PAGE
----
Don't Share Your Code
the code above has nothing to do with programing, the password instead

Adopting CVE knowledge to exploit CTF kernel challenges

In this post, I will introduce one kernel CTF challenge, which is the first one I actually solved in an real contest with my teammate. Moreover, the experience I accumulated during reproducing old CVE did a great favour in solving this challenge and help us get the first blood.

In fact, only our team solve out this problem. The reason for that may be the mistake from the content orgranizer.

A view of the challenge

This challenge, forest, comes from the GACTF2020, released to our players late in the first night. After decompressing the attachment, you will see below files.

$ unzip forest_attachment.zip
Archive:  forest_attachment.zip
  inflating: forest.diff
  inflating: start.sh
  inflating: bzImage
  inflating: rootfs.img

Launching the kernel with the start.sh, you will get following results. We also leant that protections like SMEP and KASLR are enabled.

$ cat start.sh
#!/bin/sh

qemu-system-x86_64 \
    -m 64 \
	-cpu qemu64,+smep,-smap \
	-kernel bzImage \
	-initrd rootfs.img \
	-nographic \
    -no-reboot \
	-append "root=/dev/sda rw console=ttyS0 quiet kaslr" \
	-monitor /dev/null \
    -smp 2 \
    -sandbox on #,obsolete=deny,elevateprivileges=deny,spawn=deny,resourcecontrol=deny
$ ./start.sh
qemu-system-x86_64: warning: TCG doesn't support requested feature: CPUID.01H:ECX.vmx [bit 5]
qemu-system-x86_64: warning: TCG doesn't support requested feature: CPUID.01H:ECX.vmx [bit 5]
Boot took 2.41 seconds
/ $ uname -a
Linux (none) 5.6.9+ #18 SMP Mon Jun 15 00:34:52 CST 2020 x86_64 GNU/Linux

As you may wonder, one file is named as forest.diff. Okay, it seems this challenge not only installing a vulnerable module but also patching the kernel to introduce the vulnerability.

$ cat forest.diff
diff --git  net/rds/rdma.c

@@ void rds_atomic_free_op(struct rm_atomic_op *ao)
{
	struct page *page = sg_page(ao->op_sg);

	/* Mark page dirty if it was possibly modified, which
	 * is the case for a RDMA_READ which copies from remote
	 * to local memory */
	unpin_user_pages_dirty_lock(&page, 1, true);

	kfree(ao->op_notifier);
	ao->op_notifier = NULL;
-	ao->op_active = 0;
}

This werid function, rds_atomic_free_op, is patched. The line of ao->op_active = 0 is deleted. Well, we can image that this patch may lead to some use-after-free vulnerability. This function possibly is used to free some objects. When the ao->op_active is not cleaned, some other operations may be allowed to utilize this released object.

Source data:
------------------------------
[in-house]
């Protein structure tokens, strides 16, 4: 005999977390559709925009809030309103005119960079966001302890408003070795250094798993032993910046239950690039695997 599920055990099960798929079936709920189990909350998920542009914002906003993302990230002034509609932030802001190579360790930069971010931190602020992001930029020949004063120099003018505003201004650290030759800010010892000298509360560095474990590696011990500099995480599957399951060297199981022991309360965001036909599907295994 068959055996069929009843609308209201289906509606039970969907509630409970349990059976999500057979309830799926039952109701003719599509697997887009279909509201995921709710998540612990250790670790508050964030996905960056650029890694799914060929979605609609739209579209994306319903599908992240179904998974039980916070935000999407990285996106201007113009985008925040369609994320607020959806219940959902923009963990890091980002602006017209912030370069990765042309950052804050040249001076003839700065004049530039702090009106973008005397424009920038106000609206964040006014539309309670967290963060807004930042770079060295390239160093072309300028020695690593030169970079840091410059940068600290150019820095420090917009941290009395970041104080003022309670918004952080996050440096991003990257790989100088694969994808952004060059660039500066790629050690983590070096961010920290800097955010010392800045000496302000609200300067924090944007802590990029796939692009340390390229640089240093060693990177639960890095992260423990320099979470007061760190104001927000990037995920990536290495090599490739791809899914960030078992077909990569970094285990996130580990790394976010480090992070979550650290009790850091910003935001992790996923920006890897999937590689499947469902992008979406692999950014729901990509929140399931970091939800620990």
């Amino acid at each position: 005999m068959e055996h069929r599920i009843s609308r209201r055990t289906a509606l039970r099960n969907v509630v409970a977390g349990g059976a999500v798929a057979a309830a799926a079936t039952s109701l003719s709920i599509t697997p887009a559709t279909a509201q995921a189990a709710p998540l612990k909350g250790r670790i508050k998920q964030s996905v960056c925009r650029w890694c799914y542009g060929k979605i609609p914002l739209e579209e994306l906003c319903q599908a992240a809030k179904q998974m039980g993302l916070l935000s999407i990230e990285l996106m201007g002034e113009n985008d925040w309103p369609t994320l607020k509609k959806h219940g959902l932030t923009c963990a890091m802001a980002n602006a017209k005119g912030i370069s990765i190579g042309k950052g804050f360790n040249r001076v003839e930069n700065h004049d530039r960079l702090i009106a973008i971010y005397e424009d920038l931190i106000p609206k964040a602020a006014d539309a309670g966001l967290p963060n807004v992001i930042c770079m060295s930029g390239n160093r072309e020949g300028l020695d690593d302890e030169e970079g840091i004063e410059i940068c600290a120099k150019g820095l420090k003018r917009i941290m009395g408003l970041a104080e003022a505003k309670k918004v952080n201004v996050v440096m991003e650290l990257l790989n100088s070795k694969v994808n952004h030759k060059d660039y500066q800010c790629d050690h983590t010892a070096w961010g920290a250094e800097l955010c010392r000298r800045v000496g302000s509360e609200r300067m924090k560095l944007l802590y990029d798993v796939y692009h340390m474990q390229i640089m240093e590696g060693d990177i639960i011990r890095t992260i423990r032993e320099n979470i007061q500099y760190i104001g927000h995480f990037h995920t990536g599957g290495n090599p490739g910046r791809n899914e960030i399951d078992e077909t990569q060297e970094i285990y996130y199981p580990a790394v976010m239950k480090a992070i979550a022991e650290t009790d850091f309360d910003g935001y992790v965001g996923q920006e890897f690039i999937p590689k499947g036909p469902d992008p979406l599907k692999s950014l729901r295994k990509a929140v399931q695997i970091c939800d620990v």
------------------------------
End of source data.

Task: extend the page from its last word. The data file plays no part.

Cool, we have some clues in hand now, what’s the next step? Looking up the kernel source code (version 5.6.9) to find out primitives? The sad thing is that the Linux network stack is too complex and unfriendly for a newbie.

A funny shot

The ao->op_active, at the first glance, reminds me of the CVE-2018-5333, one old CVE I have learnt and reproduced in previous. Hence, I have the POC code to result in the crash. Why not give it a shot?

Amazing thing happens, the kernel gives out crash information when dereferening the poisoned address 0x4444444444444444.

[    5.341489] general protection fault, probably for non-canonical address 0x4444444444444444: 0000 [#1] SMP NOPTI
[    5.341735] CPU: 1 PID: 122 Comm: poc Tainted: G           O      5.6.9+ #18
[    5.341735] Hardware name: QEMU Standard PC (i440FX + PIIX, 1996), BIOS 1.10.2-1ubuntu1 04/01/2014
[    5.341735] RIP: 0010:set_page_dirty+0x21/0xa0
[    5.341735] Code: 2e 0f 1f 84 00 00 00 00 00 53 48 89 fb e8 97 3a 01 00 48 8b 53 08 48 8d 4a ff 83 e2 01 48 0f 45 d9 48 85 c0 74 4d 48 8b 4b 08 <48> 8b 40 70 48 8d 51 ff 83 e1 01 48 8b 40 18 48 0f 44 d3 48 8b 12
[    5.341735] RSP: 0018:ffffba8c801f3b10 EFLAGS: 00000206
[    5.341735] RAX: 4444444444444444 RBX: 0000000000000000 RCX: 4444444444444444
[    5.341735] RDX: 0000000000000000 RSI: 0000000000000001 RDI: 0000000000000000
[    5.341735] RBP: ffffba8c801f3b58 R08: ffff9b434351f740 R09: 00000007ffd4d61b
[    5.341735] R10: ffff9b43439541f8 R11: 0000000000000001 R12: ffffba8c801f3b60
[    5.341735] R13: 0000000000000000 R14: ffff9b43439540e8 R15: 0000000000000246
[    5.341735] FS:  00000000026b4880(0000) GS:ffff9b4343900000(0000) knlGS:0000000000000000
[    5.341735] CS:  0010 DS: 0000 ES: 0000 CR0: 0000000080050033
[    5.341735] CR2: 0000000000000000 CR3: 000000000394e000 CR4: 00000000001006e0
[    5.341735] Call Trace:
[    5.341735]  set_page_dirty_lock+0x29/0x50
[    5.341735]  unpin_user_pages_dirty_lock+0x6f/0xb0
[    5.341735]  rds_atomic_free_op+0x39/0x70
[    5.341735]  rds_message_put+0x2e2/0x370
[    5.341735]  rds_sendmsg+0x290/0x1130
[    5.341735]  ? check_preempt_wakeup+0x10d/0x190
[    5.341735]  ? sock_sendmsg+0x56/0x60
[    5.341735]  sock_sendmsg+0x56/0x60
[    5.341735]  ____sys_sendmsg+0x1fb/0x280
[    5.341735]  ___sys_sendmsg+0x83/0xd0
[    5.341735]  ? _raw_spin_unlock_irqrestore+0x5/0x10
[    5.341735]  ? __wake_up_common_lock+0x82/0xb0
[    5.341735]  ? __sys_sendmsg+0x59/0xa0
[    5.341735]  __sys_sendmsg+0x59/0xa0
[    5.341735]  do_syscall_64+0x43/0x160
[    5.341735]  entry_SYSCALL_64_after_hwframe+0x44/0xa9
[    5.341735] RIP: 0033:0x44a389
[    5.341735] Code: 00 b8 00 01 00 00 eb e1 e8 54 1a 00 00 0f 1f 40 00 48 89 f8 48 89 f7 48 89 d6 48 89 ca 4d 89 c2 4d 89 c8 4c 8b 4c 24 08 0f 05 <48> 3d 01 f0 ff ff 73 01 c3 48 c7 c1 c0 ff ff ff f7 d8 64 89 01 48
[    5.341735] RSP: 002b:00007ffd8d933fb8 EFLAGS: 00000202 ORIG_RAX: 000000000000002e
[    5.341735] RAX: ffffffffffffffda RBX: 0000000000400400 RCX: 000000000044a389
[    5.341735] RDX: 0000000000000000 RSI: 00007ffd8d933fd0 RDI: 0000000000000003
[    5.341735] RBP: 00007ffd8d935040 R08: 0000000000000000 R09: 0000000300000000
[    5.341735] R10: 00000000026b4880 R11: 0000000000000202 R12: 0000000000401bd0
[    5.341735] R13: 0000000000000000 R14: 00000000006ba018 R15: 0000000000000000
[    5.341735] Modules linked in: forest(O)